Written by Elkayem & Jesse Alexander
Warner Bros.

The convulsive action centerpiece arrives early in the trip when Vostrikov decides to boost morale by orchestrating the manliest of drills—plummeting to crush depths and swiftly ascending to the surface, smashing through the chunky ice shelf of the Arctic Circle and into momentarily disorienting daylight. Bigelow, never one to shy from phallic imagery, promptly provides another money shot, uncorking a test missile and catapulting it into space. All of which is mere prelude to the real drama: The cooling system springs a leak, causing the reactor to overheat and possibly set off a thermonuclear explosion that would in all likelihood trigger World War III.

Ford and Neeson dutifully hurl daggers, but the conflict between their characters never surmounts the redundant pairing of stolid and stolider—and is in any case resolved with a nonsensical change of heart. Vastly more engrossing than the marquee-name commotion, the crew's chilling battle with an untamable enemy makes for a solemn half-hour of stomach-turning tension: Armed with a puny soldering gun and protected by raincoat-thin suits, the sailors enter the toxic chamber where the reactor core palpitates like a diseased heart, bathed in eerie blue light and spurting radioactive waste. They wade into a rising pool of contaminated fluid and stagger out copiously bleeding and vomiting; even more difficult to take are the looks on the faces of the men awaiting their turn. Unavoidably haunted by the Kursk disaster, K-19 tacks on a salute-to-heroes postscript, but the hollow crescendo can't drown out the clammy, desperate fear at the center of this tragedy. Bigelow, to her credit, captures it without once blinking.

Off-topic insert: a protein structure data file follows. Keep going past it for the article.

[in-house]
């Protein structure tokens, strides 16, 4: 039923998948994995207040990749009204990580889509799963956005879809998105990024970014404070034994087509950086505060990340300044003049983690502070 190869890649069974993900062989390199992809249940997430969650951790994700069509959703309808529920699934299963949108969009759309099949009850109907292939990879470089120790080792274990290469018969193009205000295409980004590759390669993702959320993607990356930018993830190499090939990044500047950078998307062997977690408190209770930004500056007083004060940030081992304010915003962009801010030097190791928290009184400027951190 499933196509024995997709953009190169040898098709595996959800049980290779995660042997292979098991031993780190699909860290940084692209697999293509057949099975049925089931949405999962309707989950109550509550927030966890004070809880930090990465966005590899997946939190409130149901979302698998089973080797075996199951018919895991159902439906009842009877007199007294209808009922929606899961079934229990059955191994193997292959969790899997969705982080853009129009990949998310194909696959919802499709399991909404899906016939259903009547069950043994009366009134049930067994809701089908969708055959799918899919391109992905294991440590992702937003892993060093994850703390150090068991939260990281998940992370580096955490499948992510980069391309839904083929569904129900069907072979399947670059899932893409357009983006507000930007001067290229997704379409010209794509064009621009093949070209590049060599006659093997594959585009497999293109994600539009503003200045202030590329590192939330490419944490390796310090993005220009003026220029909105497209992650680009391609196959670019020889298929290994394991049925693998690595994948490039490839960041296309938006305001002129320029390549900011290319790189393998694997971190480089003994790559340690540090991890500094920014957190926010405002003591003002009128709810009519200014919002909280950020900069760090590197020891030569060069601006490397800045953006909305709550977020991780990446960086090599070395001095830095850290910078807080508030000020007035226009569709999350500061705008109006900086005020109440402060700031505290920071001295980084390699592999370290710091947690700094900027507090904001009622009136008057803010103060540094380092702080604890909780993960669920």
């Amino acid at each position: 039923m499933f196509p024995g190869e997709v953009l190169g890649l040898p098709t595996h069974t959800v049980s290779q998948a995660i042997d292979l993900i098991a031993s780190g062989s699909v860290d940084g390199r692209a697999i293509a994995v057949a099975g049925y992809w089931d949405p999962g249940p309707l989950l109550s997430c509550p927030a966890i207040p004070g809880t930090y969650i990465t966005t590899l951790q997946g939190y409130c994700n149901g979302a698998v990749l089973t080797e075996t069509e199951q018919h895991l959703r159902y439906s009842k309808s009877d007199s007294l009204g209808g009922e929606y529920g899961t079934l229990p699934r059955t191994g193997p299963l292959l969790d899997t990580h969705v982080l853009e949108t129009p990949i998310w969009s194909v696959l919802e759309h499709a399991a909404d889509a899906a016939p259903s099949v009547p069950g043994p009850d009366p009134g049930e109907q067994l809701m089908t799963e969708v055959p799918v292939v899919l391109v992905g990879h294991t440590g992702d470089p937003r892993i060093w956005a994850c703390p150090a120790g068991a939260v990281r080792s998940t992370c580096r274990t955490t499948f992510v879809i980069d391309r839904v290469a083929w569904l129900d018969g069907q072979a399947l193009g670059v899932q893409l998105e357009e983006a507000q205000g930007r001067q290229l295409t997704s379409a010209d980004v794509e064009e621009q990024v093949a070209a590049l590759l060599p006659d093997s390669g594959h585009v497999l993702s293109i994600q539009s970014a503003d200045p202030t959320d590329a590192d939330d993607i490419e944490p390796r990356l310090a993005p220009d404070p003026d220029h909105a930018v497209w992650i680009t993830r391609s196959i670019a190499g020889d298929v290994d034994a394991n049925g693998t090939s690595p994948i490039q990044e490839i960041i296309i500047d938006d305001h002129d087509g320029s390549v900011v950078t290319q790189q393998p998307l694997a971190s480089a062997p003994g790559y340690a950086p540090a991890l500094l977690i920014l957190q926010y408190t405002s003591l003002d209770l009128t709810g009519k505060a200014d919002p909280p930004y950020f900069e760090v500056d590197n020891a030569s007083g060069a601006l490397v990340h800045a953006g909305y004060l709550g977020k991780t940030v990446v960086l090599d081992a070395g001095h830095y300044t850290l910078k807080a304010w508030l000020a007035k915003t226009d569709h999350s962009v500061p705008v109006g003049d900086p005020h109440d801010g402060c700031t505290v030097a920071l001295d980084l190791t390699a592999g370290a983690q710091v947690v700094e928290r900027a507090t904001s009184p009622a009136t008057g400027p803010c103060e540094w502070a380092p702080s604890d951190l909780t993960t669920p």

If K-19 illustrates the failure of Communism, Austin Powers in Goldmember and Eight Legged Freaks might be said to demonstrate the breakdown of Hollywood postmodernism. The second Powers film, the frequently hilarious The Spy Who Shagged Me, represented a giddy pinnacle of damaged reflexivity—a sequel that essentially remade the original, a spoof of spy-movie spoofs that were themselves a superfluous footnote to a self-spoofing genre. Which now begs the question: How do you follow up a state of infinite regress?

Fittingly for the successor to a $200 million hit, Goldmember opens with a display of might—scenes from an Austin Powers film-within-the-film, stocked with movie stars so famous New Line has asked reviewers to withhold their identity. But the cheap thrills, expensively procured and otherwise, dry up soon thereafter. Star/writer Mike Myers and director Jay Roach struggle visibly with exhausted possibilities and diminishing returns: The eponymous secret agent's waning shtick (and fading libido?) isn't helped by this installment's bored, distant sidekick, Beyoncé Knowles's Grier manqué, Foxxy Cleopatra. In lieu of the psychedelic candy swirl of Swinging London, we get a flashback to an English boarding school in the '50s and a time-travel mission to '70s New York, but the period detail is drab and oddly careless (Austin's superfly pimp ensemble notwithstanding).